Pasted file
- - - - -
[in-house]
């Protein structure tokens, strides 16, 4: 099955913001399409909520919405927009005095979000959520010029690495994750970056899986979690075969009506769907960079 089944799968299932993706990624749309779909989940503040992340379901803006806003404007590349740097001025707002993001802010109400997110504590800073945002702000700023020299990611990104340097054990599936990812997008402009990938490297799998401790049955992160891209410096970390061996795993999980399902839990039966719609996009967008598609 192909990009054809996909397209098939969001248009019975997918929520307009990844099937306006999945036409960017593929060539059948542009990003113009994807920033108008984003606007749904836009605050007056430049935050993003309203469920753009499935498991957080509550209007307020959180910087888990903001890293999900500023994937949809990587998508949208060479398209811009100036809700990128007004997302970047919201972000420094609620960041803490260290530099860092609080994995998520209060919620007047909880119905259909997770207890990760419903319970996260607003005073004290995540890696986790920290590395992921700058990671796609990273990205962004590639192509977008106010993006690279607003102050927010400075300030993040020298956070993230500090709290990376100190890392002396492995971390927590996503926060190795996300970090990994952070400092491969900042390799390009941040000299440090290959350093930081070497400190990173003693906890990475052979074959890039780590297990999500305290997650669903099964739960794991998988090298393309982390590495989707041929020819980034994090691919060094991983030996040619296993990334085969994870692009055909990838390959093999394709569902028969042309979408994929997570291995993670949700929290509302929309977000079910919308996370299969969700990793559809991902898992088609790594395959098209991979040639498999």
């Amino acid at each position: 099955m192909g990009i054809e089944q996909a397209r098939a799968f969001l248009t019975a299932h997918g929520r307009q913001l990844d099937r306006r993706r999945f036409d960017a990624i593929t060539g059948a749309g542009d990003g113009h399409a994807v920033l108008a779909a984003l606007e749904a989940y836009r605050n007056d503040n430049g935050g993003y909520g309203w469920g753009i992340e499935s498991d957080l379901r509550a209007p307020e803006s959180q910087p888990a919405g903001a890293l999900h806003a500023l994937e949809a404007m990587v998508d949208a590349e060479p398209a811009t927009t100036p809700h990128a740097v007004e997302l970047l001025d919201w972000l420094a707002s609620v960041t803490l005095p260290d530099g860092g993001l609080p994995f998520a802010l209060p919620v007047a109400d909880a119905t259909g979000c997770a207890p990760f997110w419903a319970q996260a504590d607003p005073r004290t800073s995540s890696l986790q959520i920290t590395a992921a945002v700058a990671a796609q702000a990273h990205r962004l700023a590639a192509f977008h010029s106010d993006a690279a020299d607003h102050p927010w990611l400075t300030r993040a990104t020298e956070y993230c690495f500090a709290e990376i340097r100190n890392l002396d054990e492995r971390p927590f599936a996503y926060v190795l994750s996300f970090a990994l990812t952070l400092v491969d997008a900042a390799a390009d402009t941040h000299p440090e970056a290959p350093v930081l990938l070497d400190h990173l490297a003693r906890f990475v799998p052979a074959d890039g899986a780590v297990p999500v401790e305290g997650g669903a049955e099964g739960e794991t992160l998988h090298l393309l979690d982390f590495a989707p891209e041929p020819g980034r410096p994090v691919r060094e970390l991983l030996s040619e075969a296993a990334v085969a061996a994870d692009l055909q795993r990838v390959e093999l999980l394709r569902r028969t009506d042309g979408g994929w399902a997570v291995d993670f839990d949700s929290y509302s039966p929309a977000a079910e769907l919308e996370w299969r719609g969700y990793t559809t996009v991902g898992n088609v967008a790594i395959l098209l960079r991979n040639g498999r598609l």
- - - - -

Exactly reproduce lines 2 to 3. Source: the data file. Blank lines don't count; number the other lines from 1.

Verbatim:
């Protein structure tokens, strides 16, 4: 099955913001399409909520919405927009005095979000959520010029690495994750970056899986979690075969009506769907960079 089944799968299932993706990624749309779909989940503040992340379901803006806003404007590349740097001025707002993001802010109400997110504590800073945002702000700023020299990611990104340097054990599936990812997008402009990938490297799998401790049955992160891209410096970390061996795993999980399902839990039966719609996009967008598609 192909990009054809996909397209098939969001248009019975997918929520307009990844099937306006999945036409960017593929060539059948542009990003113009994807920033108008984003606007749904836009605050007056430049935050993003309203469920753009499935498991957080509550209007307020959180910087888990903001890293999900500023994937949809990587998508949208060479398209811009100036809700990128007004997302970047919201972000420094609620960041803490260290530099860092609080994995998520209060919620007047909880119905259909997770207890990760419903319970996260607003005073004290995540890696986790920290590395992921700058990671796609990273990205962004590639192509977008106010993006690279607003102050927010400075300030993040020298956070993230500090709290990376100190890392002396492995971390927590996503926060190795996300970090990994952070400092491969900042390799390009941040000299440090290959350093930081070497400190990173003693906890990475052979074959890039780590297990999500305290997650669903099964739960794991998988090298393309982390590495989707041929020819980034994090691919060094991983030996040619296993990334085969994870692009055909990838390959093999394709569902028969042309979408994929997570291995993670949700929290509302929309977000079910919308996370299969969700990793559809991902898992088609790594395959098209991979040639498999």
């Amino acid at each position: 099955m192909g990009i054809e089944q996909a397209r098939a799968f969001l248009t019975a299932h997918g929520r307009q913001l990844d099937r306006r993706r999945f036409d960017a990624i593929t060539g059948a749309g542009d990003g113009h399409a994807v920033l108008a779909a984003l606007e749904a989940y836009r605050n007056d503040n430049g935050g993003y909520g309203w469920g753009i992340e499935s498991d957080l379901r509550a209007p307020e803006s959180q910087p888990a919405g903001a890293l999900h806003a500023l994937e949809a404007m990587v998508d949208a590349e060479p398209a811009t927009t100036p809700h990128a740097v007004e997302l970047l001025d919201w972000l420094a707002s609620v960041t803490l005095p260290d530099g860092g993001l609080p994995f998520a802010l209060p919620v007047a109400d909880a119905t259909g979000c997770a207890p990760f997110w419903a319970q996260a504590d607003p005073r004290t800073s995540s890696l986790q959520i920290t590395a992921a945002v700058a990671a796609q702000a990273h990205r962004l700023a590639a192509f977008h010029s106010d993006a690279a020299d607003h102050p927010w990611l400075t300030r993040a990104t020298e956070y993230c690495f500090a709290e990376i340097r100190n890392l002396d054990e492995r971390p927590f599936a996503y926060v190795l994750s996300f970090a990994l990812t952070l400092v491969d997008a900042a390799a390009d402009t941040h000299p440090e970056a290959p350093v930081l990938l070497d400190h990173l490297a003693r906890f990475v799998p052979a074959d890039g899986a780590v297990p999500v401790e305290g997650g669903a049955e099964g739960e794991t992160l998988h090298l393309l979690d982390f590495a989707p891209e041929p020819g980034r410096p994090v691919r060094e970390l991983l030996s040619e075969a296993a990334v085969a061996a994870d692009l055909q795993r990838v390959e093999l999980l394709r569902r028969t009506d042309g979408g994929w399902a997570v291995d993670f839990d949700s929290y509302s039966p929309a977000a079910e769907l919308e996370w299969r719609g969700y990793t559809t996009v991902g898992n088609v967008a790594i395959l098209l960079r991979n040639g498999r598609l």